Russia, especially under Putin, is currently dominated by nostalgia for imperial status and hopes of seducing and absorbing Ukraine in this regard for its own social, economic retardation its demographic crises, the brain-drain of its best talents, and is facing a potential threat inherent in the growing gap between China's modernization and the de-munition of the Russian population in Russia'a Far East. At the same time, growing violence in the Caucasus is placing in jeopardy the prospects for a peaceful Winter Olympics in Sotchi, while islamic fundamentalism is beginning to seep from Central Asia into Russia's southern regions, including Tatarstan.
The fact is that Russia is yet to make a realistic appraisal of what its future global role actually can be.

At present, a political European Union is obviously still a distant reality. With the existing European Union sadly proving that it is in fact less a union then its recent ans smaller predecessor - the European Community.
The unfortunate result is that today's Europe as such counts for little in the world's political affairs, unless several individually more powerful European states with two of them enjoying their privileged post-war War II status as veto-wielders in the UN, occasionally act on an ad-hoc basis as serious, international players. But one of the two, Great Britain, is also reluctant to fully identify itself as European.

Japan, traumatized by strategy fate in 1945, is a good citizen of the world, but a passive global power, and still hesitant about his proper role. The victim of territorial unilateralism on the part of Russia, and the target of bitter war memories on the part of China, Japan's regional isolation is further intensified by the continued mutual animus with its immediate neighbor, South Korea.
in the face of intensifying tensions with China, for Japan that bilateral link to America is currently its only security blanket.

Last but not least, India, the most populated country in the world, entertains large global aspirations, has high self esteem and significant military forces but lags behind China in its economic, dynamic modernization, and power.

Moreover is conflict with Pakistan - the latter is de facto ally of China - places it in potential danger, while the unresolved territorial disputes and conflicting international ambitions, especially with China, represent an even-present challenge to peaceful stability between the world's two most populous states.

Last but not least, the ethnic, linguistic and religious mosaic of India has some ominous similarities to the former Soviet Union. In today's world, Eurasia writ large (= obvious) is the central arena for potentially disruptive international conflicts arising out of the foregoing condition. It is the setting for latent as well as for our already surfacing territorial disputes, conflicts over mineral or water rights, collisions over maritime demarcations, not to mention religious, linguistic, and ethnic animosities.

The existing conflicts in the Middle East and the surfacing nationalistic tensions in Asia thus posed the risk of a further spread of regional violence with potentially serious international consequences. A larger war over fragmenting Syria or an American conflict with Iran, precipitated by Israel could in turn have seriously debilitating for the currently already vulnerable world economy.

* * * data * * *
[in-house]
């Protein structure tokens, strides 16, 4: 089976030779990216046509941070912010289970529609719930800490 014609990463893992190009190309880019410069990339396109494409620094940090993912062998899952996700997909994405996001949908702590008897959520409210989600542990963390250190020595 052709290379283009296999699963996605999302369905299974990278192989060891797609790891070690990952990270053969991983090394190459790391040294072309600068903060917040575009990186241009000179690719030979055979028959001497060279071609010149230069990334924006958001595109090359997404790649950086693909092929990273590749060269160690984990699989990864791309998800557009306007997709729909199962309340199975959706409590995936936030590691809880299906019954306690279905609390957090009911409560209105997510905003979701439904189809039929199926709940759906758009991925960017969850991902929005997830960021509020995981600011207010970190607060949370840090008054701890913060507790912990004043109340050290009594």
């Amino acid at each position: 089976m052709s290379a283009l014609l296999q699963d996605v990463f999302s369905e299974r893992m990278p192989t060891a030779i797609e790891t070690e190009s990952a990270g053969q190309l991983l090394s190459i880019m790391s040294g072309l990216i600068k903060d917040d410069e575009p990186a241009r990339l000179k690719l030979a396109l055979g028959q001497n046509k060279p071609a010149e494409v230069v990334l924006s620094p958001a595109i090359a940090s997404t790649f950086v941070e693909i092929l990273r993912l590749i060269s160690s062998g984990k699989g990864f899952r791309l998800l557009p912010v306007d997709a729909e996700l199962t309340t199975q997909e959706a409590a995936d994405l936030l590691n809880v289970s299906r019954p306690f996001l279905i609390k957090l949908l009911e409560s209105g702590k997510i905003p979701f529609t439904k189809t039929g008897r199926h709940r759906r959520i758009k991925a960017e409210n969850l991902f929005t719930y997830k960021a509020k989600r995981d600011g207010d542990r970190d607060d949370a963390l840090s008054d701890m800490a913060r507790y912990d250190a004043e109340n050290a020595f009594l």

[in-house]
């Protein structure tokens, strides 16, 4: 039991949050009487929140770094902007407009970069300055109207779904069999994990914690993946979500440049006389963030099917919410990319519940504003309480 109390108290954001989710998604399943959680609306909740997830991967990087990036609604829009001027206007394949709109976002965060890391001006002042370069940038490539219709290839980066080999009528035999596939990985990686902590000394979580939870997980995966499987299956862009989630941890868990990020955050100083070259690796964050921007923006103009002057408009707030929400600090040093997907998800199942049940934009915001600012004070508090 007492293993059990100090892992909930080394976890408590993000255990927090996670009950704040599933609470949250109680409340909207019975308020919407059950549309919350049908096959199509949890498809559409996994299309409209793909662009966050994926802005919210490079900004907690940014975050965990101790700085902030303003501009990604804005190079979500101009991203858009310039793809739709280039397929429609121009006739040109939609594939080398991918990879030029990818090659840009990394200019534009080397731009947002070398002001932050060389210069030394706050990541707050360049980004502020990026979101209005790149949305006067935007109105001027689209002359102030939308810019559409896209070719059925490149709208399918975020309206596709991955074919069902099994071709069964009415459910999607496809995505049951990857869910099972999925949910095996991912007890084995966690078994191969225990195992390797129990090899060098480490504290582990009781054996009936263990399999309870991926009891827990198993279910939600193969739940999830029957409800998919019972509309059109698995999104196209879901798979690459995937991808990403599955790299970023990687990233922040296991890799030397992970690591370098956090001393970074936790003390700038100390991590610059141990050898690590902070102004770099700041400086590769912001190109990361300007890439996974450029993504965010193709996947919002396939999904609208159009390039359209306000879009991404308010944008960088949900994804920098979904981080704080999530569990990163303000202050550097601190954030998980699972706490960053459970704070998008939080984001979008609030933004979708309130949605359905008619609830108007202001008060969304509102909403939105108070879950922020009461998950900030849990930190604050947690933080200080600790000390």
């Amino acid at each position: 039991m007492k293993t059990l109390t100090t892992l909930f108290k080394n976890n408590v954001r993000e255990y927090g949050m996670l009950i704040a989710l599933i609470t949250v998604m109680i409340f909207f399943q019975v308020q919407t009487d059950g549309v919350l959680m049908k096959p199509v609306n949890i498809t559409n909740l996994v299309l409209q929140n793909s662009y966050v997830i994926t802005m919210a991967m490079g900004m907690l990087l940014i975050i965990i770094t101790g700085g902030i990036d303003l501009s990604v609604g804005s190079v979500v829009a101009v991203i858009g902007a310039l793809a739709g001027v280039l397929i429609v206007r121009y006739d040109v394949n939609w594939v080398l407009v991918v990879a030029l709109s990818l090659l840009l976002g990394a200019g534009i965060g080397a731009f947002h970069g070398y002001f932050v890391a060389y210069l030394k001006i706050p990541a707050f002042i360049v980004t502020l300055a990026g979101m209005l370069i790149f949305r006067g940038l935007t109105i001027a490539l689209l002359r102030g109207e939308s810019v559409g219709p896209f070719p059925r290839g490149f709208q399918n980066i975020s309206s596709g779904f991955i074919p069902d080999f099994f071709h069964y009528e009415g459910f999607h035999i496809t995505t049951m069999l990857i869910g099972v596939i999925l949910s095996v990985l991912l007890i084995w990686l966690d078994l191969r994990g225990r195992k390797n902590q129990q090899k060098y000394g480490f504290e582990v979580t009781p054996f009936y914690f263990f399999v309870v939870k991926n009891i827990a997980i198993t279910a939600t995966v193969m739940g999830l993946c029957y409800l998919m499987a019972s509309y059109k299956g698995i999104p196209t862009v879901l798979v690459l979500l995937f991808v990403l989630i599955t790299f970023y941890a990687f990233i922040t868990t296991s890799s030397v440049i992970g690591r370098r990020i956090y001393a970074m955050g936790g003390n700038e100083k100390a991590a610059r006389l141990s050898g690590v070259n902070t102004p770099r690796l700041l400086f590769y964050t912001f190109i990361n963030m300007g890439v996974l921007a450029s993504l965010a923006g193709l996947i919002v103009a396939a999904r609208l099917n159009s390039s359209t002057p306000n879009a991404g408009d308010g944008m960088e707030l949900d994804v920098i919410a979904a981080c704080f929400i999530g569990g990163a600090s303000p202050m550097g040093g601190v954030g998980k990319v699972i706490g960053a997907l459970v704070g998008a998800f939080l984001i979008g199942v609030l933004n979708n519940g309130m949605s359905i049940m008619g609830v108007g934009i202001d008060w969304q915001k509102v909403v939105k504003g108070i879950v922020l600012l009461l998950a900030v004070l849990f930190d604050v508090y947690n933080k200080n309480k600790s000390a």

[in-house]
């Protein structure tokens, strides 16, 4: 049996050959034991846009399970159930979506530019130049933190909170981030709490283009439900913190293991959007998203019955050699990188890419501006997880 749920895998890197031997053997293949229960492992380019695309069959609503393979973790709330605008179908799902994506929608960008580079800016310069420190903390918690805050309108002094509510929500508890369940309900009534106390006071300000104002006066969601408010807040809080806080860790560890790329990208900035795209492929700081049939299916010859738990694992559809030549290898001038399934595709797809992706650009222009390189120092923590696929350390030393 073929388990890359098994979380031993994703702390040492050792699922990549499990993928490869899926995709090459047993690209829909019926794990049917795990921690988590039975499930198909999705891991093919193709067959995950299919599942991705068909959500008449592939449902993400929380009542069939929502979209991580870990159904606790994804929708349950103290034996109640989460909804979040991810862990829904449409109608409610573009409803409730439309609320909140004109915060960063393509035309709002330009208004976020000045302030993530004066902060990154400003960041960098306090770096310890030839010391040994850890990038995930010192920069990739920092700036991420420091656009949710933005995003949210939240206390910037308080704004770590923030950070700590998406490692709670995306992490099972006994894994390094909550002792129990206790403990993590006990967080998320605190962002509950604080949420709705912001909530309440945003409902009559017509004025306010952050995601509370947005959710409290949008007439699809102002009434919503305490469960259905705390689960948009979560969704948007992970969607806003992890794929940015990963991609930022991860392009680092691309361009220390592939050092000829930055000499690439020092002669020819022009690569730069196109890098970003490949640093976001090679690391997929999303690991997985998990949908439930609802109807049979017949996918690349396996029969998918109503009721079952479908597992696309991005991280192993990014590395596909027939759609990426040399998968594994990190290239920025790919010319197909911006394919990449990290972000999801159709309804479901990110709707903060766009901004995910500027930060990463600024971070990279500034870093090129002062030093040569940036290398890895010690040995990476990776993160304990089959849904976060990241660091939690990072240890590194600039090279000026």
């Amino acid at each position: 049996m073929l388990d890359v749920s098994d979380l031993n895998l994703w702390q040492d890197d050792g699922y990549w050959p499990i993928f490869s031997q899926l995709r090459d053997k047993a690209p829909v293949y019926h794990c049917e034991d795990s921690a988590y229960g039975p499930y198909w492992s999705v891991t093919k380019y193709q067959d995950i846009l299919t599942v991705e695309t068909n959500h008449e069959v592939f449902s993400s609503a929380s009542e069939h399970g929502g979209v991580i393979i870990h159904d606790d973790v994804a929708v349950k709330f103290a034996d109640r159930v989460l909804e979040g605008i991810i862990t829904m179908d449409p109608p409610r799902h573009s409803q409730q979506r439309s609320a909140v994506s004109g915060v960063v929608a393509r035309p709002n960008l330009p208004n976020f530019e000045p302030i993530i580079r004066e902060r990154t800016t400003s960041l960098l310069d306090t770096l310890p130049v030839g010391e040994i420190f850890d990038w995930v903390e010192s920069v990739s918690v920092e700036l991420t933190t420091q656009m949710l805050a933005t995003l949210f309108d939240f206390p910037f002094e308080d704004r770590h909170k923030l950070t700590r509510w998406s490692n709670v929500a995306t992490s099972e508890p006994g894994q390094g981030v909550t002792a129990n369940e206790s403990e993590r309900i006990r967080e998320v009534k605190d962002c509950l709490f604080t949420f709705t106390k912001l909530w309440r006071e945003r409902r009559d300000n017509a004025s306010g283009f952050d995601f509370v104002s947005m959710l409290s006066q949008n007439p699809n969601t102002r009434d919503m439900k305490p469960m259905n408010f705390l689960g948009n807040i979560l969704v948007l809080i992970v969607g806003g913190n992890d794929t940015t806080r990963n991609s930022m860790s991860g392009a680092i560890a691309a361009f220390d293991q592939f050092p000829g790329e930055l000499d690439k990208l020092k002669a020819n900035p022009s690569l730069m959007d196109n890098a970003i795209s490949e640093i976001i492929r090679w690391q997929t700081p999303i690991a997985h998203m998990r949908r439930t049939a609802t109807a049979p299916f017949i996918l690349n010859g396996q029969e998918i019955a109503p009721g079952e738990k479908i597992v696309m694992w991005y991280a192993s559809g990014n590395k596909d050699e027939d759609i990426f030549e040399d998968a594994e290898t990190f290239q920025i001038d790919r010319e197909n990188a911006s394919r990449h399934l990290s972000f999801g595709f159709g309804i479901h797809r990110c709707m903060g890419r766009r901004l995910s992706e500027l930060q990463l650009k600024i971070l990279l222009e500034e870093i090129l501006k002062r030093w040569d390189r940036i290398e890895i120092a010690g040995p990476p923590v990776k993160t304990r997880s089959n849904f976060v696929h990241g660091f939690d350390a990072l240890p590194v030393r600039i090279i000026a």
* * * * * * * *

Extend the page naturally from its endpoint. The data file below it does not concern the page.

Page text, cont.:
To make matters even worse, in the longer run, the currently still facing Pacific rivalry between America and China, could in some circumstances become increasingly antagonistic. Highly visibles pressures in the direction of mutual hostility have lately been rising in both countries. I view as particularly ominous in that regard the fact that some recent American and Chinese publications have been previewing openly the possibility, indeed in striking military detail, of an eventual armed collision between these two leading states. That makes it all the more important that America as well as China both take steps to reassure each other that their current global preeminence is not fated to degenerate into a dangerously destructive global conflict. In any case, none of the world's leading powers is currently capable on its own the needed framework for enduring continental, geopolitical stability in Eurasia. That heightens the special importance of more assertive engagement on the part of states with it till now underutilized constructive potential for playing significant regional roles.

In Europe, I've particularly in mind the economically powerful Germany, and is strategically increasingly important Turkey. On the global scene, Japan, the world's number three economy, could and should likewise increase its international profile. But today, here, in Sopot, near the spot where the war that nearly destroyed all of Europe, started some 65 years ago, I focus particularly on Europe and its future vocation.

Europe, with America's encouragement and continued commitment to Europe security, needs its bold vision of an eventually wider European political community beyond the current limits of the existing European Union.
In the course of the next several decades that could involve intermediate confederal arrangements embracing specifically : first of all - Turkey, and eventually Ukraine as well as also Russia.

Germany, as europe's leading and most successful power, could and should be playing the central role in such an endeavor, particularly in the wake of its successful reconciliation, first with France, and subsequently with Poland.

France, thanks to its historical self-confidence, opened the way to Germany's post-world War II acceptance as a leading European state. And that is France's enduring accomplishment.